The north London side limped to a 1-0 win over Hull on Sunday, with a questionable penalty decision allowing Roberto Soldado to score the decisive goal.
Tottenham got back to winning ways on home soil on Sunday, with a determined Hull City side beaten 1-0 at White Hart Lane.
It took a questionable penalty decision for the hosts to break the deadlock, with Roberto Soldado duly stepping up and slotting home.
Here are five things that became clear in the 1-0 win for Spurs.
Chiriches – good and bad
Due to the lack of quality options at left-back, Jan Vertonghen has been pushed out onto the flank, with summer signing Vlad Chiriches starting at Aston Villa and again here against Hull.
The jury is still out on the Romania international, who displayed both good and bad attributes in Sunday’s win.
From a positive perspective, the former Steaua Bucharest defender looks accomplished and confident on the ball and even stepped out of defence on occasion to look to draw Hull markers out of position.
However, his visible lack of pace could be an issue alongside Michael Dawson. Chiriches’ decision-making is still to be refined, and he seems to have a tendency to be too relaxed in dangerous defensive situations.
Townsend infuriatingly wasteful
Andros Townsend has shot into the media spotlight with strong performances for club and country, but his presence is a cause of frustration for some Spurs fans, including me.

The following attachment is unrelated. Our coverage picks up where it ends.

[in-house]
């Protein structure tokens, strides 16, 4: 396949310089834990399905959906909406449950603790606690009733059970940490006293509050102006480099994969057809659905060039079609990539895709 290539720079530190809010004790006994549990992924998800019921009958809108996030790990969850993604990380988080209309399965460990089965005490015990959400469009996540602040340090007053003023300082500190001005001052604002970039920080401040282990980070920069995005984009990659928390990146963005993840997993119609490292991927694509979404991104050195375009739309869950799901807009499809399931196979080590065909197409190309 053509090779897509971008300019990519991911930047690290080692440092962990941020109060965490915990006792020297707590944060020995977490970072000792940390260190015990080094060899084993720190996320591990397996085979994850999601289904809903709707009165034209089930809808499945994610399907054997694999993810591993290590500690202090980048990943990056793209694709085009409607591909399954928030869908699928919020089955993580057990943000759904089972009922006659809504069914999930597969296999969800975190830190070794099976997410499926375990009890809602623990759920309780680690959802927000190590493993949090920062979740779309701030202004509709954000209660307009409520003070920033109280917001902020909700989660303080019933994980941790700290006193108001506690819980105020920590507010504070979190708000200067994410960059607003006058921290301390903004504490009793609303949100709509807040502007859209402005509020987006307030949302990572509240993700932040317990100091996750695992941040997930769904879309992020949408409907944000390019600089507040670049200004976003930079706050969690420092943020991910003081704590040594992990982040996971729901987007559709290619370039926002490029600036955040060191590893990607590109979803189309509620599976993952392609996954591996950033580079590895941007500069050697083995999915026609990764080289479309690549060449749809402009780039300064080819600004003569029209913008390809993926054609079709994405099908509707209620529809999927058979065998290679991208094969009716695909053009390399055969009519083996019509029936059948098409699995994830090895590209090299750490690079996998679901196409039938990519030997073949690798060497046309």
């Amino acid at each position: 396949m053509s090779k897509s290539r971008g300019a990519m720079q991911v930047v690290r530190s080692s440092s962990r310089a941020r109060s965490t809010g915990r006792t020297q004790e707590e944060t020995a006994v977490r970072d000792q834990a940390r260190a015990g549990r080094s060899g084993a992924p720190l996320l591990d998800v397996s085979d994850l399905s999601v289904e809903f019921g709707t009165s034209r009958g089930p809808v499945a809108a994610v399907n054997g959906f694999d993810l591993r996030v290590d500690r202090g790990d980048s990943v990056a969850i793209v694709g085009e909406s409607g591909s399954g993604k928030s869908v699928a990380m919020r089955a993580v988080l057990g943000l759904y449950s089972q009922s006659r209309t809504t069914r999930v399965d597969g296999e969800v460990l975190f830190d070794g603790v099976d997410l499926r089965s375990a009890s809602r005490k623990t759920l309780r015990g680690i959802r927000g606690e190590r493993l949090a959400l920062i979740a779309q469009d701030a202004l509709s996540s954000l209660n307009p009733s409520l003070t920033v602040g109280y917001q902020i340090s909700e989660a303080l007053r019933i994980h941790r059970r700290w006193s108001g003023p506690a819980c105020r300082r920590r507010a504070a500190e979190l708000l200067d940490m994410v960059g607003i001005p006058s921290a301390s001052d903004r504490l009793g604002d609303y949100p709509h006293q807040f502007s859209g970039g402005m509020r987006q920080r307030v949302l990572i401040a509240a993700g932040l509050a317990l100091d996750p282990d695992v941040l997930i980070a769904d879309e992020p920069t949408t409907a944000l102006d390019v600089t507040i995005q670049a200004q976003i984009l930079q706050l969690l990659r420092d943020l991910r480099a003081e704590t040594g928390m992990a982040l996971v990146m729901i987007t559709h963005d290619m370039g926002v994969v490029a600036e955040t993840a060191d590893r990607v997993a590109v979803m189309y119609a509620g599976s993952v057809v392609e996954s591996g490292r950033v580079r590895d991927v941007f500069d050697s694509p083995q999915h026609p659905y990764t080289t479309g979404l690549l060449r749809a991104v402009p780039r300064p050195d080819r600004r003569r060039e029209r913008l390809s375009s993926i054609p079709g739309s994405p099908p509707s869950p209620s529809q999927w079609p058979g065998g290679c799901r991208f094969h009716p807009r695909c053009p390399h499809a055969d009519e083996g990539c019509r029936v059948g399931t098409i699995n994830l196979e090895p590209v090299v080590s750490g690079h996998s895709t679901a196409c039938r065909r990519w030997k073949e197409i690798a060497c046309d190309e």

It is evident that the former QPR loanee has ability and his pace is a real asset. However, his distribution on Sunday was the overarching reason for the hosts constantly coughing up possession.
Townsend gave the ball away more times than he found a team-mate, and had the tendency to put others in difficult positions with badly place passes or wrong options.
Finally, poor crossing and shooting from distance completed a forgettable performance.
It is admirable that Andre Villas-Boas wants to keep Townsend in the team after early season momentum, but there is a case that his inaccuracy and rawness should result in him being rested for the next game.
Lack of width
Despite the presence of two designated out-and-out wingers, Spurs’ attacking focus was predominantly through the middle, which played straight into Hull’s hands.
Right-footed Lennon on the left and left-footed Townsend on the right encouraged both to cut inside, rather than stretching Steve Bruce’s side by hugging the touchline.
As the game went on, Townsend actually appeared more in the number ten position than wide, which limited the space of supposed main playmaker Christian Eriksen.
Conceding too many stupid free-kicks
Hull were content to soak up pressure and look to get chances at set pieces, and Spurs gave them plenty of opportunities to exert unnecessary pressure.
The repeated conceding of free-kicks in their own half was ill-advised by Tottenham, and persisted throughout the contest.
This has been a feature this season, with Chelsea’s equaliser at White Hart Lane coming from the concession of a needless free-kick in Spurs’ half.
Still a work in progress
In the end, despite dominating possession, Tottenham rarely worked Steve Harper and were lucky to escape with three points.
It is apparent that new players are still finding their feet, and the side are not quite hitting their straps as yet.
The most important thing is the three points, but Villas-Boas will know that his side can improve on this performance.
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